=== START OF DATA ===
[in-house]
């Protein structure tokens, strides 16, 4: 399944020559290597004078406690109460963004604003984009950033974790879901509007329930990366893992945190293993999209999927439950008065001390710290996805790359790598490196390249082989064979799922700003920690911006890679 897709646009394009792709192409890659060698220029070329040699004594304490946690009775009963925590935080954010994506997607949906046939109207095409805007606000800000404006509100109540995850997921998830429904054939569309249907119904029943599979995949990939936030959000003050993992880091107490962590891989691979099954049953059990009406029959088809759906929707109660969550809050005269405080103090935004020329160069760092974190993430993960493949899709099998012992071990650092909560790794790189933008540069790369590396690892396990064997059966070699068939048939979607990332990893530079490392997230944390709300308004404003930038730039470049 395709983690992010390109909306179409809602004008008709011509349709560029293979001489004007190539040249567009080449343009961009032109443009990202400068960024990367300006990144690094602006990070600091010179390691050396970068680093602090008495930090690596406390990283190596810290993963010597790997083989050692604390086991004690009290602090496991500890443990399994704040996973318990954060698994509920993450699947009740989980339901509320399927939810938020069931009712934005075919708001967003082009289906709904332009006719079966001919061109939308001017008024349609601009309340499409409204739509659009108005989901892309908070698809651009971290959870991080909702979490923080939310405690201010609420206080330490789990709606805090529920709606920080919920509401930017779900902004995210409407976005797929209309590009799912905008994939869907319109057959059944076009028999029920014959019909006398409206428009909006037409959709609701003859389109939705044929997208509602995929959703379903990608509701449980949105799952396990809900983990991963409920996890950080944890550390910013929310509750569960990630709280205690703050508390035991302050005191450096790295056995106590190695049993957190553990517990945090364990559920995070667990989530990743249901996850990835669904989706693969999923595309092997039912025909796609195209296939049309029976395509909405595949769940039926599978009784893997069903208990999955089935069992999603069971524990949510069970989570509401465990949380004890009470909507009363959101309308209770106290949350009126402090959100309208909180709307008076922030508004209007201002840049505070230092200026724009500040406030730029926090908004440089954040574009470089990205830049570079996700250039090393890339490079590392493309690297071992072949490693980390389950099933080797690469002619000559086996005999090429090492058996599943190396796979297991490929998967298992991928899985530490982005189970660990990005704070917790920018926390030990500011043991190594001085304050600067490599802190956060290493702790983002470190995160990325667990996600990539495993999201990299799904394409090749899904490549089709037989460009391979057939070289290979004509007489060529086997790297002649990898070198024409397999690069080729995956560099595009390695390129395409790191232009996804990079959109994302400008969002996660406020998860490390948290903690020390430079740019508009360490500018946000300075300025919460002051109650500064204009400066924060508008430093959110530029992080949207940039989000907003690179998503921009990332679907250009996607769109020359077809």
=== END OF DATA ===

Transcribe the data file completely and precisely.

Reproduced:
[in-house]
């Protein structure tokens, strides 16, 4: 399944020559290597004078406690109460963004604003984009950033974790879901509007329930990366893992945190293993999209999927439950008065001390710290996805790359790598490196390249082989064979799922700003920690911006890679 897709646009394009792709192409890659060698220029070329040699004594304490946690009775009963925590935080954010994506997607949906046939109207095409805007606000800000404006509100109540995850997921998830429904054939569309249907119904029943599979995949990939936030959000003050993992880091107490962590891989691979099954049953059990009406029959088809759906929707109660969550809050005269405080103090935004020329160069760092974190993430993960493949899709099998012992071990650092909560790794790189933008540069790369590396690892396990064997059966070699068939048939979607990332990893530079490392997230944390709300308004404003930038730039470049 395709983690992010390109909306179409809602004008008709011509349709560029293979001489004007190539040249567009080449343009961009032109443009990202400068960024990367300006990144690094602006990070600091010179390691050396970068680093602090008495930090690596406390990283190596810290993963010597790997083989050692604390086991004690009290602090496991500890443990399994704040996973318990954060698994509920993450699947009740989980339901509320399927939810938020069931009712934005075919708001967003082009289906709904332009006719079966001919061109939308001017008024349609601009309340499409409204739509659009108005989901892309908070698809651009971290959870991080909702979490923080939310405690201010609420206080330490789990709606805090529920709606920080919920509401930017779900902004995210409407976005797929209309590009799912905008994939869907319109057959059944076009028999029920014959019909006398409206428009909006037409959709609701003859389109939705044929997208509602995929959703379903990608509701449980949105799952396990809900983990991963409920996890950080944890550390910013929310509750569960990630709280205690703050508390035991302050005191450096790295056995106590190695049993957190553990517990945090364990559920995070667990989530990743249901996850990835669904989706693969999923595309092997039912025909796609195209296939049309029976395509909405595949769940039926599978009784893997069903208990999955089935069992999603069971524990949510069970989570509401465990949380004890009470909507009363959101309308209770106290949350009126402090959100309208909180709307008076922030508004209007201002840049505070230092200026724009500040406030730029926090908004440089954040574009470089990205830049570079996700250039090393890339490079590392493309690297071992072949490693980390389950099933080797690469002619000559086996005999090429090492058996599943190396796979297991490929998967298992991928899985530490982005189970660990990005704070917790920018926390030990500011043991190594001085304050600067490599802190956060290493702790983002470190995160990325667990996600990539495993999201990299799904394409090749899904490549089709037989460009391979057939070289290979004509007489060529086997790297002649990898070198024409397999690069080729995956560099595009390695390129395409790191232009996804990079959109994302400008969002996660406020998860490390948290903690020390430079740019508009360490500018946000300075300025919460002051109650500064204009400066924060508008430093959110530029992080949207940039989000907003690179998503921009990332679907250009996607769109020359077809």